The top bit of the troughs dry out fairly fast, so I have been watering pretty much daily. Especially after seeding the carrots. Those tiny seeds and wispy seedlings can dry out so fast, but so far so good.
I planted peas along the back of several troughs and then planted root vegetables in front of them, thinking it would be a clever use of both trough and vertical space. It seems to be working great in the pea and beet trough as well as in the pea and carrot trough shown above.
The two pea and potato troughs are another story.
The peas started off gangbusters but the potatoes soon caught up and are now surpassing them. The peas are flailing about behind the potatoes trying to make their way up the trellis and not looking happy about it. I may try trimming some potato leaves and see if that gives them the jump they need to rise above the spuds.
I started some spaghetti squash from seed and transplanted some in a trough and some on a mound up bed on the ground and while all of them are craving more heat and looking stressed, the squash in the trough are doing better than the ones in the ground.
My eggplants, tomatoes, beans and peppers all seem to like life in the the trough as well. It makes sense for these heat lovers, since metal heats up and things are warmer higher off the ground. And if the hugelkultur is working, there should be some heat coming up off the decomposing tree branches below.
So far the cooler crops like cabbage, chard, lettuce, carrots, onions and peas (the peas not being smothered by potatoes or falling into sinkholes) all seem to be doing well, but no better than the ones in the ground. The real test will come as summer heats up.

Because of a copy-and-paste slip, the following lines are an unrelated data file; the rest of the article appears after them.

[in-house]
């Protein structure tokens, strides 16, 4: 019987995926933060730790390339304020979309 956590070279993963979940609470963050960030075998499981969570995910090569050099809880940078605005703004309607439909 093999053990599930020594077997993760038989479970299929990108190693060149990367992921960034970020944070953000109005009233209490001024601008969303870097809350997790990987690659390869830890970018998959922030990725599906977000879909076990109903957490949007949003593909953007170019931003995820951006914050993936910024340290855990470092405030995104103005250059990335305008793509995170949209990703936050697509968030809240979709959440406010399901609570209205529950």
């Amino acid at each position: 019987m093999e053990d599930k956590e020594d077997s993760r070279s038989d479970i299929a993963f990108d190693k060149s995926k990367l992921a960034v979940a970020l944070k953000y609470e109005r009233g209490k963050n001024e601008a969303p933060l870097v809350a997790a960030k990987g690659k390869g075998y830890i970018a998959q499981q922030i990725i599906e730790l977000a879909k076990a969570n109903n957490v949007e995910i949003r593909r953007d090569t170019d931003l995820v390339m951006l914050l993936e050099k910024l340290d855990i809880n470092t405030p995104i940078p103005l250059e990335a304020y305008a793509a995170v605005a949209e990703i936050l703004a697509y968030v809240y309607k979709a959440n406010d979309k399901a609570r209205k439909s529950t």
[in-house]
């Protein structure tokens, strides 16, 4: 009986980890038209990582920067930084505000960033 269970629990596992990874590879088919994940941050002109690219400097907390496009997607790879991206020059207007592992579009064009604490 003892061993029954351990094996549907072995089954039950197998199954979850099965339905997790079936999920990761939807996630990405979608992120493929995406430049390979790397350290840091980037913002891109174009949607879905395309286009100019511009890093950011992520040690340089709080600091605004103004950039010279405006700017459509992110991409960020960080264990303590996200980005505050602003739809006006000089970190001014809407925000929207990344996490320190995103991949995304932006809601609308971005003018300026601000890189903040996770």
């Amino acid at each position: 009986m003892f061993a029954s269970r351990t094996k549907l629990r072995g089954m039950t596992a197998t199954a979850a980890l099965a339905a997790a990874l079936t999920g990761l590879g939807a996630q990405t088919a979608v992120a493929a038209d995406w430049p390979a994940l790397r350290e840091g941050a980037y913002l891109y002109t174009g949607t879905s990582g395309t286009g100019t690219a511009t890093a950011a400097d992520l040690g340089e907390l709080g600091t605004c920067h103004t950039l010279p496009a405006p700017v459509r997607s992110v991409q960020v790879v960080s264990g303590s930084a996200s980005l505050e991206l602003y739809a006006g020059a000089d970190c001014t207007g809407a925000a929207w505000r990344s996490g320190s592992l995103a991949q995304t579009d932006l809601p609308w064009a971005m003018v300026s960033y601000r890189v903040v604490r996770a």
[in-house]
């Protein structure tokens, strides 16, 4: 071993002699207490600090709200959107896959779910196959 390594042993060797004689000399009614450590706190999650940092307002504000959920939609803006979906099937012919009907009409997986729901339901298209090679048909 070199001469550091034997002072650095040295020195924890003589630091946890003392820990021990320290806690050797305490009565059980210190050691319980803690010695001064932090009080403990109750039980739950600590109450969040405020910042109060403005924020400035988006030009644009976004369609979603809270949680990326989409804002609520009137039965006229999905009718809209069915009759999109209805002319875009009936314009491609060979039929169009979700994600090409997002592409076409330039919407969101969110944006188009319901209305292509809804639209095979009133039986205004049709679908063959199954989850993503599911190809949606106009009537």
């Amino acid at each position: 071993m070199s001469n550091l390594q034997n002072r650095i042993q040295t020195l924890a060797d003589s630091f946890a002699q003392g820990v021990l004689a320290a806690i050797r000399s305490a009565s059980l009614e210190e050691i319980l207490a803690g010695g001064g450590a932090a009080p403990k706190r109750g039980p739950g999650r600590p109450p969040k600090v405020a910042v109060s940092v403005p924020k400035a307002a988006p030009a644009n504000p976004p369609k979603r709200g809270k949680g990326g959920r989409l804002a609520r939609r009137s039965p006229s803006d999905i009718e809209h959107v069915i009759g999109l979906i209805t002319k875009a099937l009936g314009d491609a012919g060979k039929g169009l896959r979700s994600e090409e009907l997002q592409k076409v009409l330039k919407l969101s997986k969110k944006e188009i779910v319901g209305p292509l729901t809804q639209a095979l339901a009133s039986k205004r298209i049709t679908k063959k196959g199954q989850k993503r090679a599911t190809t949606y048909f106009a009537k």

I realize the look of the troughs aren’t for everyone, but they are long lasting, their height makes them easy to work in and they don’t require any carpentry skills to build, giving you pretty much an instant garden. So far they are working well. Touch wood. Or in this case, metal.
If any of you have been trough gardening for awhile and have some tips to share I’d love to hear them.
I want to create a pocket garden in our backyard. A small oasis I can slip inside of like a green envelope. I want to walk through a narrow opening and enter a space where I can sit in a chair or lay on the grass and cloud gaze, while being completely hidden from view.
The area I have chosen is against the north side of the house, so I am attempting to grow tall things that love shade, grow fast and are hardy to zone 3. I know. It’s going to take a minute.
Last year I started a border on the east side of this future pocket garden. So far I have a goatsbeard (potential to reach 6 feet), a rodgersia (4 foot potential), a bleeding heart (3 feet) and an astilbe (3 feet). Of course none of them will reach anywhere near that height for awhile. These things take time.